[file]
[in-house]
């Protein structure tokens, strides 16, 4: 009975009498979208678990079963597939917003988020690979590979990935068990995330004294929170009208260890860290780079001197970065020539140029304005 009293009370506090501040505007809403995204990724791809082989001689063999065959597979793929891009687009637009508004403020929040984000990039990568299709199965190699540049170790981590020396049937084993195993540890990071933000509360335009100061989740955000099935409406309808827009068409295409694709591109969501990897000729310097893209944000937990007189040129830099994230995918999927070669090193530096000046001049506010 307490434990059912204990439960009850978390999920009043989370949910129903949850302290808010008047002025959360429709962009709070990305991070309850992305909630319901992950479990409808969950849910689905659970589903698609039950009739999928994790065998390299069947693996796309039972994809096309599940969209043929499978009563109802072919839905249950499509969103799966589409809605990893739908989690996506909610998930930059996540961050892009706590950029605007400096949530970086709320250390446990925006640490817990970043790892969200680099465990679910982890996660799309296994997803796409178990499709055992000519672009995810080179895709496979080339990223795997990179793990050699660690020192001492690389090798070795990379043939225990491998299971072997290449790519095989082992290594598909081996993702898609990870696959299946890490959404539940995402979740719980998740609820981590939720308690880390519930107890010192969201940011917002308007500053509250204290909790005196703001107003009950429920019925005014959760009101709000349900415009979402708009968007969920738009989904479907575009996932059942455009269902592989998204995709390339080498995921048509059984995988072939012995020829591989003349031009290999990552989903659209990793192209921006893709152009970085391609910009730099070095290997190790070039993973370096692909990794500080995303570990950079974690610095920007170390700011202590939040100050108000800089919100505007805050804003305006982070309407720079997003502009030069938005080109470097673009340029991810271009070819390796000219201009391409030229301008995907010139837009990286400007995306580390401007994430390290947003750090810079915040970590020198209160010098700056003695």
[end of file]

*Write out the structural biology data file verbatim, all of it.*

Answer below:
[in-house]
């Protein structure tokens, strides 16, 4: 009975009498979208678990079963597939917003988020690979590979990935068990995330004294929170009208260890860290780079001197970065020539140029304005 009293009370506090501040505007809403995204990724791809082989001689063999065959597979793929891009687009637009508004403020929040984000990039990568299709199965190699540049170790981590020396049937084993195993540890990071933000509360335009100061989740955000099935409406309808827009068409295409694709591109969501990897000729310097893209944000937990007189040129830099994230995918999927070669090193530096000046001049506010 307490434990059912204990439960009850978390999920009043989370949910129903949850302290808010008047002025959360429709962009709070990305991070309850992305909630319901992950479990409808969950849910689905659970589903698609039950009739999928994790065998390299069947693996796309039972994809096309599940969209043929499978009563109802072919839905249950499509969103799966589409809605990893739908989690996506909610998930930059996540961050892009706590950029605007400096949530970086709320250390446990925006640490817990970043790892969200680099465990679910982890996660799309296994997803796409178990499709055992000519672009995810080179895709496979080339990223795997990179793990050699660690020192001492690389090798070795990379043939225990491998299971072997290449790519095989082992290594598909081996993702898609990870696959299946890490959404539940995402979740719980998740609820981590939720308690880390519930107890010192969201940011917002308007500053509250204290909790005196703001107003009950429920019925005014959760009101709000349900415009979402708009968007969920738009989904479907575009996932059942455009269902592989998204995709390339080498995921048509059984995988072939012995020829591989003349031009290999990552989903659209990793192209921006893709152009970085391609910009730099070095290997190790070039993973370096692909990794500080995303570990950079974690610095920007170390700011202590939040100050108000800089919100505007805050804003305006982070309407720079997003502009030069938005080109470097673009340029991810271009070819390796000219201009391409030229301008995907010139837009990286400007995306580390401007994430390290947003750090810079915040970590020198209160010098700056003695």